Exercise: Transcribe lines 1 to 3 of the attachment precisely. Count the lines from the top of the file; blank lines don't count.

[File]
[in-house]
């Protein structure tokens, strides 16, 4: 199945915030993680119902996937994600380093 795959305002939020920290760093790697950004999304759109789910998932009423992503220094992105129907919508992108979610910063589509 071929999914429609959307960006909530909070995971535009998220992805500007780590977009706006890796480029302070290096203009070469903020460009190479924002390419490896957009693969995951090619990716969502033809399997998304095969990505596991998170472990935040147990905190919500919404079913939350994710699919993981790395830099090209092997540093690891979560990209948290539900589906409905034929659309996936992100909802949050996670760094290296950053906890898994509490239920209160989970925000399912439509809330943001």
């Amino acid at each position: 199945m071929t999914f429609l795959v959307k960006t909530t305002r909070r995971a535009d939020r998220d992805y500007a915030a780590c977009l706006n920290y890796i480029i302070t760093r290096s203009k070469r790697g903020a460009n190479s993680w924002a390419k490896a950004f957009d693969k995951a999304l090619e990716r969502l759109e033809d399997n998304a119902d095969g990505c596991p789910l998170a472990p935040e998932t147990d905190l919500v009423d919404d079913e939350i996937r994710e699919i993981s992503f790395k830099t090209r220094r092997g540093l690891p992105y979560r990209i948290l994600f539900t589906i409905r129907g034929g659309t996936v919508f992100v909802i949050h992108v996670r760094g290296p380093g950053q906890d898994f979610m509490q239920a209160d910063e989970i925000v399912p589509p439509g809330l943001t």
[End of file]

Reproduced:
[in-house]
């Protein structure tokens, strides 16, 4: 199945915030993680119902996937994600380093 795959305002939020920290760093790697950004999304759109789910998932009423992503220094992105129907919508992108979610910063589509 071929999914429609959307960006909530909070995971535009998220992805500007780590977009706006890796480029302070290096203009070469903020460009190479924002390419490896957009693969995951090619990716969502033809399997998304095969990505596991998170472990935040147990905190919500919404079913939350994710699919993981790395830099090209092997540093690891979560990209948290539900589906409905034929659309996936992100909802949050996670760094290296950053906890898994509490239920209160989970925000399912439509809330943001």
């Amino acid at each position: 199945m071929t999914f429609l795959v959307k960006t909530t305002r909070r995971a535009d939020r998220d992805y500007a915030a780590c977009l706006n920290y890796i480029i302070t760093r290096s203009k070469r790697g903020a460009n190479s993680w924002a390419k490896a950004f957009d693969k995951a999304l090619e990716r969502l759109e033809d399997n998304a119902d095969g990505c596991p789910l998170a472990p935040e998932t147990d905190l919500v009423d919404d079913e939350i996937r994710e699919i993981s992503f790395k830099t090209r220094r092997g540093l690891p992105y979560r990209i948290l994600f539900t589906i409905r129907g034929g659309t996936v919508f992100v909802i949050h992108v996670r760094g290296p380093g950053q906890d898994f979610m509490q239920a209160d910063e989970i925000v399912p589509p439509g809330l943001t």